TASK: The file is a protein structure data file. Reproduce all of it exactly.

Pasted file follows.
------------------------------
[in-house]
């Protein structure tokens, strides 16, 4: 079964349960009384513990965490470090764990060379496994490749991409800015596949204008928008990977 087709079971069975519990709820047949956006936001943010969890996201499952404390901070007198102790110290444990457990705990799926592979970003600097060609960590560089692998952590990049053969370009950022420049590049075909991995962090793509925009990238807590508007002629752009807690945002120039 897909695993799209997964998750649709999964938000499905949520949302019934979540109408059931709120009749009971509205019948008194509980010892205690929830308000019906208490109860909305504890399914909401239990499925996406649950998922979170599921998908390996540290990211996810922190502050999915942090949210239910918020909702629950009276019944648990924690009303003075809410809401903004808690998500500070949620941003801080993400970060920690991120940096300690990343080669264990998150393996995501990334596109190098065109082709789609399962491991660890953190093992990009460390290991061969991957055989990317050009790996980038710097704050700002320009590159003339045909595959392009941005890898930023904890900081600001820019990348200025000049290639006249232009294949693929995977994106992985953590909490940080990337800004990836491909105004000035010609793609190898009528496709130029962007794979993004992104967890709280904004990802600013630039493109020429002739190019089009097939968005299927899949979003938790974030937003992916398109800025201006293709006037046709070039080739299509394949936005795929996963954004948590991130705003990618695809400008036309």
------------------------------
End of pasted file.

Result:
[in-house]
């Protein structure tokens, strides 16, 4: 079964349960009384513990965490470090764990060379496994490749991409800015596949204008928008990977 087709079971069975519990709820047949956006936001943010969890996201499952404390901070007198102790110290444990457990705990799926592979970003600097060609960590560089692998952590990049053969370009950022420049590049075909991995962090793509925009990238807590508007002629752009807690945002120039 897909695993799209997964998750649709999964938000499905949520949302019934979540109408059931709120009749009971509205019948008194509980010892205690929830308000019906208490109860909305504890399914909401239990499925996406649950998922979170599921998908390996540290990211996810922190502050999915942090949210239910918020909702629950009276019944648990924690009303003075809410809401903004808690998500500070949620941003801080993400970060920690991120940096300690990343080669264990998150393996995501990334596109190098065109082709789609399962491991660890953190093992990009460390290991061969991957055989990317050009790996980038710097704050700002320009590159003339045909595959392009941005890898930023904890900081600001820019990348200025000049290639006249232009294949693929995977994106992985953590909490940080990337800004990836491909105004000035010609793609190898009528496709130029962007794979993004992104967890709280904004990802600013630039493109020429002739190019089009097939968005299927899949979003938790974030937003992916398109800025201006293709006037046709070039080739299509394949936005795929996963954004948590991130705003990618695809400008036309």